Effects of Light Exposure
Light is a small part of the electromagnetic spectrum to which the eye is sensitive. Its presence is essential for the most rewarding perception of almost all art. Yet exposure to light can result in cumulative and permanent damage to light-sensitive objects. Low light levels over a long period of time can cause equal or even greater degradation as intense light for a short period. Damage occurs because light is radiant energy. This energy causes irreversible change, either through radiant heating or photochemical action.
Radiant heat may create a rise in temperature that causes a reaction on the surface of an object, such as cracking, lifting, and change in color. Photochemical action is a chemical change at the molecular level and is the more profound transformation resulting from the exposure to light. The most potent sources of these destructive energies come from just beyond the limits of visible light—ultraviolet (UV) and infrared (IR) light (fig. 1). The longer wavelength, infrared, is a common source of radiant destruction. Ultraviolet rays, with their shorter wavelength, can be a significant basis for photochemical destruction. These wavelengths should be filtered and eliminated as much as possible to prevent damage. Visible light is essential for the perception and appreciation of art, but it, too, contributes to degradation and damage of objects. Irreversible damage caused by light can include color fading, yellowing, and embrittlement. Since all damage is cumulative and irreversible, the duration and intensity of light exposure should be carefully monitored and limited.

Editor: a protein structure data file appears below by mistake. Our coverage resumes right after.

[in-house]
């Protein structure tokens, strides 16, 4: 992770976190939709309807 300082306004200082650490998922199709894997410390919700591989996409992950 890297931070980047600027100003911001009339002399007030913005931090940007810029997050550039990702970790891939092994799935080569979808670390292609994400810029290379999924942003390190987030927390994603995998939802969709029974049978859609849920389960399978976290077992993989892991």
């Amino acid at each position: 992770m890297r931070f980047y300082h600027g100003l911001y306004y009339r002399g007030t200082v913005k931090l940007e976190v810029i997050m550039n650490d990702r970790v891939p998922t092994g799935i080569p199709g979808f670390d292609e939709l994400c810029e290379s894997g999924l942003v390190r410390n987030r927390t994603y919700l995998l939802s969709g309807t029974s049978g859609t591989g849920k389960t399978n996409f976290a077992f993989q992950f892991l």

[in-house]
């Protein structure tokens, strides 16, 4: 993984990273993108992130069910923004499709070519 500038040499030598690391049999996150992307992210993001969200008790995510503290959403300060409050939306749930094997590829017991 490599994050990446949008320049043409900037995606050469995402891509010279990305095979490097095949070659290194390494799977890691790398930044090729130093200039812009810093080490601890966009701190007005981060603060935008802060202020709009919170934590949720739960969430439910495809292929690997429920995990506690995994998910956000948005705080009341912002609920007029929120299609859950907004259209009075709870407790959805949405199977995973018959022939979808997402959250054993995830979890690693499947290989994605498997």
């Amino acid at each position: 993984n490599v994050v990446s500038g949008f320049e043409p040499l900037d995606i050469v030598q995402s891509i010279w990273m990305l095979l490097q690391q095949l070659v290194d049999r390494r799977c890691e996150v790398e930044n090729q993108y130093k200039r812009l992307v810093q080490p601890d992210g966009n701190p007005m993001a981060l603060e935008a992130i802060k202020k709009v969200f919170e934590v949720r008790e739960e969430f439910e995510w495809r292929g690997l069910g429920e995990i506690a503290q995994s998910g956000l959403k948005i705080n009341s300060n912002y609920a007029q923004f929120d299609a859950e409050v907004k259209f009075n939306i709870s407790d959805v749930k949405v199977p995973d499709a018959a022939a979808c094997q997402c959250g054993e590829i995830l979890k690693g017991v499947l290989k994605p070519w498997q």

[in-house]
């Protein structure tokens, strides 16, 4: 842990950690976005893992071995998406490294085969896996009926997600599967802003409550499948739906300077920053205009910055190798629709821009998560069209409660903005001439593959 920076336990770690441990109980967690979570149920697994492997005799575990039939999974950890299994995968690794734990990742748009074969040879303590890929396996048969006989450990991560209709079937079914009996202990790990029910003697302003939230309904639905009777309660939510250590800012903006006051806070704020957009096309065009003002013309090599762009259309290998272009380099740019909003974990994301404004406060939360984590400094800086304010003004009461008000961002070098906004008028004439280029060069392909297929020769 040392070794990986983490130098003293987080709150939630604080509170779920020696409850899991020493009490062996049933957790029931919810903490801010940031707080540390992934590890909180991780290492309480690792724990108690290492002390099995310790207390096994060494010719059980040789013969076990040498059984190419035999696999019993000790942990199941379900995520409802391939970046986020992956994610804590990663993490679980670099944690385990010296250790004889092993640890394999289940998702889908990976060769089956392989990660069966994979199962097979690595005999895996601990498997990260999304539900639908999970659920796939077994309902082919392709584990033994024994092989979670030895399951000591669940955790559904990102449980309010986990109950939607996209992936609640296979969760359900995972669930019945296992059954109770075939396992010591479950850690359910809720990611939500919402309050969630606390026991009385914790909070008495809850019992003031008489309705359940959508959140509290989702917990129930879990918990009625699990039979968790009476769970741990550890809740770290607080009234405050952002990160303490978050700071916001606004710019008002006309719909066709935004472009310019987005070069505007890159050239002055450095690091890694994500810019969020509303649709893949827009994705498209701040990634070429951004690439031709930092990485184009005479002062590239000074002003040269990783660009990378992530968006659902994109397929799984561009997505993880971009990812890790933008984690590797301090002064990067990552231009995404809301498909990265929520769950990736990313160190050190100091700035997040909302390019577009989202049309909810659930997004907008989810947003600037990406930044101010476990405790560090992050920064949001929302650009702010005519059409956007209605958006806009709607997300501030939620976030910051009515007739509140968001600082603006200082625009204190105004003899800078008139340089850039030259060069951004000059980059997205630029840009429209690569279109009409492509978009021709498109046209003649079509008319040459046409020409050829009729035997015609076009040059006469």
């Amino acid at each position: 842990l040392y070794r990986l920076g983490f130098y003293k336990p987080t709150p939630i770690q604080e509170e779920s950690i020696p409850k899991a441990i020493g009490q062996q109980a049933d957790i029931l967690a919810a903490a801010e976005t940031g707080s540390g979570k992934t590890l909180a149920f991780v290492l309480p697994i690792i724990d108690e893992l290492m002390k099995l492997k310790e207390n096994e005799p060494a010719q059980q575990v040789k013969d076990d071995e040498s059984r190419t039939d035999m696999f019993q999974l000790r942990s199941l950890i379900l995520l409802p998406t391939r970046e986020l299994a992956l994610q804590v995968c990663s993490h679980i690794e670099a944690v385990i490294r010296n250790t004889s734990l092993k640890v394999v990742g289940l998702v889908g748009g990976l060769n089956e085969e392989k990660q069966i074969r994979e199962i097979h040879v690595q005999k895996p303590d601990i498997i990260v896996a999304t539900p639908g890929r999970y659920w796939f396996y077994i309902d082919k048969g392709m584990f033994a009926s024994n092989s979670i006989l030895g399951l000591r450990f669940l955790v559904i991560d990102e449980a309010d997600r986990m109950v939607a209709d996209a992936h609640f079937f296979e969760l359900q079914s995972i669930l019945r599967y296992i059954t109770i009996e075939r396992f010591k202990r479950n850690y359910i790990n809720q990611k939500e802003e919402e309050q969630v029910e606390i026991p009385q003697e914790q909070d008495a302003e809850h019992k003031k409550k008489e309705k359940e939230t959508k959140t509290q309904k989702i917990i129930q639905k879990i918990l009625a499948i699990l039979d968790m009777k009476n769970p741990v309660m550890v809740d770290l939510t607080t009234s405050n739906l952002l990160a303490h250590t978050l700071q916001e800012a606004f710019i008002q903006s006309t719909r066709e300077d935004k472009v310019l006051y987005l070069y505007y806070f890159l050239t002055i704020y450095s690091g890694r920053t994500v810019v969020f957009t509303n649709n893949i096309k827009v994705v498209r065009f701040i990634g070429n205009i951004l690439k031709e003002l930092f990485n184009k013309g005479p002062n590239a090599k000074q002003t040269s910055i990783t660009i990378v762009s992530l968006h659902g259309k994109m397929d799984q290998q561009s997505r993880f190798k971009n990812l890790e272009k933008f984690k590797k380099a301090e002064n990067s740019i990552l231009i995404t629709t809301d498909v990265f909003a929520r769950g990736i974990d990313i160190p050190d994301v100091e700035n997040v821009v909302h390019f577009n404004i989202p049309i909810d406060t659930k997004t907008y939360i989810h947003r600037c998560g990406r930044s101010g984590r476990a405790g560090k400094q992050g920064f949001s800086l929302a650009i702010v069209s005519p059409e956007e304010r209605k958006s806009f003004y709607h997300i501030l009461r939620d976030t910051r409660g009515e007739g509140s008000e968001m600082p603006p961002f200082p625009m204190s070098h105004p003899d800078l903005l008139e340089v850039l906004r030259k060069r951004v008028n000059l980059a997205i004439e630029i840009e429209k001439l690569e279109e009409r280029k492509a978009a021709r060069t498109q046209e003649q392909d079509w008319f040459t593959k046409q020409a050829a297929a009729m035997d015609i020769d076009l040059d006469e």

At the National Gallery, we use an assortment of tools, techniques, and materials to assist us in limiting and controlling light exposure to art. For monitoring, we use several types of light meters that measure both foot-candles (a measure of light intensity) and microwatts per lumen (a measure of visible light emitted). We also employ several types of films and filters that significantly eliminate the UV part of the spectrum. We pay close attention to the types of illumination used for the display of art and work closely with the Gallery’s lighting department to minimize light exposure without detracting from the visual enjoyment of the works.
For additional resources and further information, including tips about caring for your own collection, please refer to the sources below.
American Institute for Conservation of Historic and Artistic Work
Library of Congress
Smithsonian Museum Conservation Institute
Canadian Conservation Institute
Rea, Mark Stanley, ed. The IESNA Lighting Handbook. New York: Illuminating Engineering Society of North America, 2000.
National Committee to Save America’s Cultural Collections. Caring for Your Collections. New York: H. N. Abrams, 1992.
Long, James S. Caring for Your Family Treasures. New York: Heritage Preservation and H. N. Abrams, 2000
Temperature and Humidity